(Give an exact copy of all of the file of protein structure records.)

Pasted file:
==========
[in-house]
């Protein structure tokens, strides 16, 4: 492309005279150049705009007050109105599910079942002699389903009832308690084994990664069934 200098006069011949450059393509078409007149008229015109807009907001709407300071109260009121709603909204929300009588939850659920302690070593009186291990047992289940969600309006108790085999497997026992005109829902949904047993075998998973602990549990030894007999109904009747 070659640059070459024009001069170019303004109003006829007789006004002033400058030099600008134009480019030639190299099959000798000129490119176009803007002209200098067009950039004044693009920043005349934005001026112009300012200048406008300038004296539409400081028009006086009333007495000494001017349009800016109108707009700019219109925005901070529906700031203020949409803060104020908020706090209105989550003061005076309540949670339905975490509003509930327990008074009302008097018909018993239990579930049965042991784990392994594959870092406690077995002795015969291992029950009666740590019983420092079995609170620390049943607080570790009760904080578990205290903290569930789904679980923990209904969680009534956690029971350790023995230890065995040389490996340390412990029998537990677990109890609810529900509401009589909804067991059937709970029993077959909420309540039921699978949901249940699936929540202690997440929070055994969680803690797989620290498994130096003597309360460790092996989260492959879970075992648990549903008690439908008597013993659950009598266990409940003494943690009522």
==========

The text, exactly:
[in-house]
């Protein structure tokens, strides 16, 4: 492309005279150049705009007050109105599910079942002699389903009832308690084994990664069934 200098006069011949450059393509078409007149008229015109807009907001709407300071109260009121709603909204929300009588939850659920302690070593009186291990047992289940969600309006108790085999497997026992005109829902949904047993075998998973602990549990030894007999109904009747 070659640059070459024009001069170019303004109003006829007789006004002033400058030099600008134009480019030639190299099959000798000129490119176009803007002209200098067009950039004044693009920043005349934005001026112009300012200048406008300038004296539409400081028009006086009333007495000494001017349009800016109108707009700019219109925005901070529906700031203020949409803060104020908020706090209105989550003061005076309540949670339905975490509003509930327990008074009302008097018909018993239990579930049965042991784990392994594959870092406690077995002795015969291992029950009666740590019983420092079995609170620390049943607080570790009760904080578990205290903290569930789904679980923990209904969680009534956690029971350790023995230890065995040389490996340390412990029998537990677990109890609810529900509401009589909804067991059937709970029993077959909420309540039921699978949901249940699936929540202690997440929070055994969680803690797989620290498994130096003597309360460790092996989260492959879970075992648990549903008690439908008597013993659950009598266990409940003494943690009522």